freight

[ freyt ]
/ freɪt /
|

noun

verb (used with object)

Origin of freight

1350–1400; Middle English freyght (noun) < Middle Dutch or Middle Low German vrecht, variant of vracht. See fraught
SYNONYMS FOR freight
1 Freight, cargo, shipment refer to goods being transported from place to place. Freight is the general term for goods transported from one place to another by any means: to send freight from New York to New Orleans. Cargo is the term generally used for goods carried by ship or plane: to send a cargo to Europe. Shipment is a quantity of goods destined for a particular place, no matter how sent: a shipment of potatoes.
3 freightage, haulage.
8 charge.
Related formsfreight·less, adjectiveo·ver·freight, verb (used with object)un·freight·ed, adjective
Dictionary.com Unabridged Based on the Random House Unabridged Dictionary, © Random House, Inc. 2019

British Dictionary definitions for unfreighted

freight

/ (freɪt) /

noun

  1. commercial transport that is slower and cheaper than express
  2. the price charged for such transport
  3. goods transported by this means
  4. (as modifier)freight transport
mainly British a ship's cargo or part of it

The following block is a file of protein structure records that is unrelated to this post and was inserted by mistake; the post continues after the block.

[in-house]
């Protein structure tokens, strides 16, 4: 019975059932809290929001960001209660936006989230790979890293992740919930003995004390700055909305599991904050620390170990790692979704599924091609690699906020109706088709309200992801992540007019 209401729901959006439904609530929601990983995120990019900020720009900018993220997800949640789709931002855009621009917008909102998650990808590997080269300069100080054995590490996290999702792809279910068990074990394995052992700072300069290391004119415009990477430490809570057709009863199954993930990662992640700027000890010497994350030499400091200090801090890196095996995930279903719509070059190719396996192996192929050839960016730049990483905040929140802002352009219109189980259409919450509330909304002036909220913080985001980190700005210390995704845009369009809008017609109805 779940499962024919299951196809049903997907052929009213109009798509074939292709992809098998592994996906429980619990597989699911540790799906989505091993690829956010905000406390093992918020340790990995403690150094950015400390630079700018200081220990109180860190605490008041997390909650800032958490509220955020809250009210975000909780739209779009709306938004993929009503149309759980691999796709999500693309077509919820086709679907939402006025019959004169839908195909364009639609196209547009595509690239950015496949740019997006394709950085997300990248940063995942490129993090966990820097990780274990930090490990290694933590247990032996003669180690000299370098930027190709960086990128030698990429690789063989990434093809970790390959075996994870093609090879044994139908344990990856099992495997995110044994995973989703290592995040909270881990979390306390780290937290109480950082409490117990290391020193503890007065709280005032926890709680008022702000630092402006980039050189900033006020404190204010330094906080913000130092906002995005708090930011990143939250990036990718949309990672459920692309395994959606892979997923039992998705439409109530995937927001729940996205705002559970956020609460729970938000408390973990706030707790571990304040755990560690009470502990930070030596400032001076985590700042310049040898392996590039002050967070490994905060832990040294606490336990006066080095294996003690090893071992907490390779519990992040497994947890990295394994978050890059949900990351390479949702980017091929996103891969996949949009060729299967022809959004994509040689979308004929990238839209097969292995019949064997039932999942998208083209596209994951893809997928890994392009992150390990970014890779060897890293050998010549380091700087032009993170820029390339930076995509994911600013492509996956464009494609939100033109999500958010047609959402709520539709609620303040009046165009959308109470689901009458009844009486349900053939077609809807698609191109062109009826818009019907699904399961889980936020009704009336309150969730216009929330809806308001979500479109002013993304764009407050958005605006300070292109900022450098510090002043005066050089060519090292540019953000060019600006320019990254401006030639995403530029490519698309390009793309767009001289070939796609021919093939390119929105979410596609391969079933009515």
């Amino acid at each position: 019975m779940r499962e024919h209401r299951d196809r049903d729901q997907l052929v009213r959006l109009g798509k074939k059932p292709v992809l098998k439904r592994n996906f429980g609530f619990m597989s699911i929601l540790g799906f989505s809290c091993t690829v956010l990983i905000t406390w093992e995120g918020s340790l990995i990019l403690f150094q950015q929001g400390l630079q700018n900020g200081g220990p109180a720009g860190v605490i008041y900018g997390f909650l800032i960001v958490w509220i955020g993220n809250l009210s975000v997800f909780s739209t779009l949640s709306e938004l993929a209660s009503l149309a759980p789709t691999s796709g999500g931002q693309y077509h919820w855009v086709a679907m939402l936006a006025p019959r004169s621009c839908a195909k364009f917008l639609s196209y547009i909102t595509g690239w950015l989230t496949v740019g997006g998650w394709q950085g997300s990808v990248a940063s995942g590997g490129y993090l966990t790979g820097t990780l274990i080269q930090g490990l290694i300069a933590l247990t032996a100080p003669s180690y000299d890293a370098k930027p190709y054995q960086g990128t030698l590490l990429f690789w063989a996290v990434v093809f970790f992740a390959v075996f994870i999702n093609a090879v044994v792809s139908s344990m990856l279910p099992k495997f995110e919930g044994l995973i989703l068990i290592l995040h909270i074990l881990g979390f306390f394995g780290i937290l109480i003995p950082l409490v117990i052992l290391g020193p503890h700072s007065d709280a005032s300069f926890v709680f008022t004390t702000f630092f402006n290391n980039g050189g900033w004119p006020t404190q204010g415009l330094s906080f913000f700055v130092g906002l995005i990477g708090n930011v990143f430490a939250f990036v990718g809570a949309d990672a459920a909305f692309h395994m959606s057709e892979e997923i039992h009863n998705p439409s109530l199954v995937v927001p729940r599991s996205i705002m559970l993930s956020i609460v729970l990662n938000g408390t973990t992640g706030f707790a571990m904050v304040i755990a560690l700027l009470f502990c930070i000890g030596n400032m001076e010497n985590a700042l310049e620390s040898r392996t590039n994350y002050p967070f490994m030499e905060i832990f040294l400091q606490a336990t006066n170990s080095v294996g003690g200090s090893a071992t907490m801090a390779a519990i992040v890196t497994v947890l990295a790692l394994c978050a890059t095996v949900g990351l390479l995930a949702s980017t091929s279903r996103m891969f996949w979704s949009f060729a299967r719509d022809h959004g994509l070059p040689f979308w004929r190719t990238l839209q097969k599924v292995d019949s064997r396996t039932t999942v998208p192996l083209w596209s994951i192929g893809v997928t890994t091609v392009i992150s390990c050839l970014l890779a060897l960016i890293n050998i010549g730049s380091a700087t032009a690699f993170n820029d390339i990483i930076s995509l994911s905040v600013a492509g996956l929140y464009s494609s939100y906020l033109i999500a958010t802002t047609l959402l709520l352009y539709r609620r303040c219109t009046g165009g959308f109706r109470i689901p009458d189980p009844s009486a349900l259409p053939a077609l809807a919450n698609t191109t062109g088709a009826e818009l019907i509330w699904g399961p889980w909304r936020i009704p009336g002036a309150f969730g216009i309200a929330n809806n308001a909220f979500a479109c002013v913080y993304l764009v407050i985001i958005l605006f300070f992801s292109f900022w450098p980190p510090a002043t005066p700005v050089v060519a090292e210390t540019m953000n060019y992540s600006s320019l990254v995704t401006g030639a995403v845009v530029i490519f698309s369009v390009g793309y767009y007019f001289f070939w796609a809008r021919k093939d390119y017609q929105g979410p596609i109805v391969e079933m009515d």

verb (tr)

to load with goods for transport
mainly US and Canadian to convey commercially as or by freight
to load or burden; charge
Derived Formsfreightless, adjective

Word Origin for freight

C16: from Middle Dutch vrecht; related to French fret, Spanish flete, Portuguese frete
Collins English Dictionary - Complete & Unabridged 2012 Digital Edition © William Collins Sons & Co. Ltd. 1979, 1986 © HarperCollins Publishers 1998, 2000, 2003, 2005, 2006, 2007, 2009, 2012

Word Origin and History for unfreighted

freight


n.

early 13c., fraght, from Middle Dutch or Middle Low German vracht, vrecht, meaning originally "cost of transport" and probably from a lost Old Frisian word, from Proto-Germanic *fra-aihtiz "absolute possession, property" (cf. Old High German freht "earnings"), from *fra-, intensive prefix, + *aik "to be master of, possess," from PIE *aik- (see owe). Meaning "transporting of goods or passengers for money" is from late 14c. Danish fragt, Swedish frakt apparently also are from Frisian. As a verb, from late 14c.

Online Etymology Dictionary, © 2010 Douglas Harper